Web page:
Software Product Development & Quality Testing
Entrance’s software development services team utilizes a tailored version of the Microsoft Solution Framework (MSF) Agile methodology to manage and deliver projects. The Agile process enables Entrance to focus on delivering working software that provides the highest business value at all times. Customer engagement and collaboration is key and, employing Agile allows our Clients to see and touch the software at the end of each iteration, typically 2-3 weeks long, which allows us to be highly responsive to our client’s changing needs.
To ensure the solution delivered meets our high standards, all solutions are delivered with our quality testing services.
We have team members solely focused on the following areas to delivery better software for our customers:
This model defines five distinct phases for a project. These phases overlap, define what needs to be accomplished and define a goal for quality. When used in combination with Entrance’s Agile methodology, these stages are small in scope and performed quickly.
Brainstorm with team about what ultimately needs to be accomplished, identify road blocks and determine how success will be defined.
Architect and design a solution that meets the requirements
Development of the actual software solution
Quality testing services, validation that the solution meets the acceptance criteria associated with specific product backlog items approved by the customer
Change management and go-live support associated with taking a software solution live
Agile Software Development Methodology
The Agile process works well when not all requirements are known at the onset of the project, and there is a need to be flexible to accommodate changes in requirements as the Client learns more about what they need or want in a technology solution. This process allows for changes to requirements to be made throughout the lifecycle of development. Changes are then incorporated at the beginning of each sprint where there is a deliberate and purposeful discussion about the relevant and most current requirements; as long as the Client is willing to make trade-offs regarding priority and scope of requirements, this change process will easily accommodate a need to iteratively develop a working technology solution in a phased approach, continually focusing on the highest priority features.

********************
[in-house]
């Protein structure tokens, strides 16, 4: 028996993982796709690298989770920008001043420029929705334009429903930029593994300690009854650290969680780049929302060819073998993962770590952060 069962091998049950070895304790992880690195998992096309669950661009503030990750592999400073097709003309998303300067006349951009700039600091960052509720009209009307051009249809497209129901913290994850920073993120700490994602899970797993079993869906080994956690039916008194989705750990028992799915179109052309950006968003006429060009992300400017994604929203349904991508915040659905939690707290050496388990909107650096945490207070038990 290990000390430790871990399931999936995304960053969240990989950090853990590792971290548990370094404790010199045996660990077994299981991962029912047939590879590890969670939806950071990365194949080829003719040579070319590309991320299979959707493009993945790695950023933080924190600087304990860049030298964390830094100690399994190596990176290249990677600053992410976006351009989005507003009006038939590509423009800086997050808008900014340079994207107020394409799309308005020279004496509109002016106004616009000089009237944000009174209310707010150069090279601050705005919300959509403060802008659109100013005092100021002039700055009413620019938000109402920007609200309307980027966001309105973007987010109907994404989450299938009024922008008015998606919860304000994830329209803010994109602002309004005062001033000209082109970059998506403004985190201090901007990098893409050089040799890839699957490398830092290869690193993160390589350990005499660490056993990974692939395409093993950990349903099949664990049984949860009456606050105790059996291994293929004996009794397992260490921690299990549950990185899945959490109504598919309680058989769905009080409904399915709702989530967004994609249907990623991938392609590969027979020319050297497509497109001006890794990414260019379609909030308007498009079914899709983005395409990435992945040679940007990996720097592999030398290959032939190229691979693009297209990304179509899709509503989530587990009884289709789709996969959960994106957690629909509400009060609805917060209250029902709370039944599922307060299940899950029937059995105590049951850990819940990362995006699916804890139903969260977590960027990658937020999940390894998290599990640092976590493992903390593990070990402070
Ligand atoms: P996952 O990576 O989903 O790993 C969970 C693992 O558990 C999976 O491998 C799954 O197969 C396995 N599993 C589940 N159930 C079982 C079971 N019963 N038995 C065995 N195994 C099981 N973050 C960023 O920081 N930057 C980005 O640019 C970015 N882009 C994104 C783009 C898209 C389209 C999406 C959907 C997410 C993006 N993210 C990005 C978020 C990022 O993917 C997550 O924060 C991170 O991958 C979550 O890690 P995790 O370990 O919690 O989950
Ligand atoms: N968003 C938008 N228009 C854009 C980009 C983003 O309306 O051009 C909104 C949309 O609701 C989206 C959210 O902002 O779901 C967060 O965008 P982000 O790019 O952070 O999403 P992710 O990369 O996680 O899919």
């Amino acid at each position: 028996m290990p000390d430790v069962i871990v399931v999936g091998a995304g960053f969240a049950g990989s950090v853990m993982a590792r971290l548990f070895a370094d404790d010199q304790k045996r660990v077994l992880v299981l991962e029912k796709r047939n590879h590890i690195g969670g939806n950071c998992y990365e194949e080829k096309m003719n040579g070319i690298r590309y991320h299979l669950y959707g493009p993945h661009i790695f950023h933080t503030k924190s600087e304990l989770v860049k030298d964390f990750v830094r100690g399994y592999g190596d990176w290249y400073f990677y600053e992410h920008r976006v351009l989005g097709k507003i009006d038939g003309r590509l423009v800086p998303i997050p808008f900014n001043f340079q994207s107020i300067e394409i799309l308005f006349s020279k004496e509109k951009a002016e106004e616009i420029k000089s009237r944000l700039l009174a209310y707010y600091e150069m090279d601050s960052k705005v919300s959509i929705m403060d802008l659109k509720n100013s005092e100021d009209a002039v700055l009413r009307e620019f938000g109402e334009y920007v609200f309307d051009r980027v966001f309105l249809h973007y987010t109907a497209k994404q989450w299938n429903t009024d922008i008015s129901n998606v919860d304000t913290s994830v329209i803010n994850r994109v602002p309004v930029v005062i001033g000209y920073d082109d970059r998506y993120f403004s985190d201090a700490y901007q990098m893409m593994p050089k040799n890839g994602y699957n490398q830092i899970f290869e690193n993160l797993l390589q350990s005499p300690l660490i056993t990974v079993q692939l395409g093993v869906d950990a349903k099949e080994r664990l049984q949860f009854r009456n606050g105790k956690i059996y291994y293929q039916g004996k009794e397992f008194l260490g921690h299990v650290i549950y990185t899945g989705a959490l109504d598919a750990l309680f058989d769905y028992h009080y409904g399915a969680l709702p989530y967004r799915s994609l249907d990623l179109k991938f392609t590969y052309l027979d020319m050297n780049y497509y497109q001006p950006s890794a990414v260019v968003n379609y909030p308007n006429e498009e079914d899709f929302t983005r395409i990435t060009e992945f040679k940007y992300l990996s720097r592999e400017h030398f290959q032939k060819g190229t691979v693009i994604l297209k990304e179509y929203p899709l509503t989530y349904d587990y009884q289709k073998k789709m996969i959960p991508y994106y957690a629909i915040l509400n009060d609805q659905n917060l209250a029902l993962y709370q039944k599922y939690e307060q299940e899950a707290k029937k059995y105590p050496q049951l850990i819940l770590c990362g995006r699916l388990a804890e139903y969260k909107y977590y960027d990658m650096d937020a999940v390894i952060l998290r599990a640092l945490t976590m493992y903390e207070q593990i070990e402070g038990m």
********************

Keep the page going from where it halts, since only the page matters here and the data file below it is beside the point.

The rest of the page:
MANAGING THE WORK
Agile processes, by definition, employ short, time-boxed iterations called Sprints to define the scope of work that will be completed, and to then complete that work. Each Sprint is 2-3 weeks long and starts with a Spring Planning meeting and ends with a Demonstration of working software, the “Shippable Increment.”
The Product Planning process is a pre-cursor to any development activity. Depending on the scope of the problem and solution this process can take from one to five days of effort. This typically involves all of the members of the team, but can be limited to the Product Owner, Scrum Master, and Team Members who specialize in Business Analysis and Architecture.
The Product Planning process is a pre-cursor to any development and produces the following outcomes and artifacts:
- Understanding and documenting the business problem and processes
- Problems/limitations of the current solution or process
- A vision for the end state
- Developing an initial Product Backlog consisting of User Stories that detail the functionality required by each type of user based on role
- If possible each User Story should be assigned a Business Value to help determine the priority for the follow-on Sprint Planning
- Each user story should have clear acceptance criteria that will drive both developer testing and our software testing service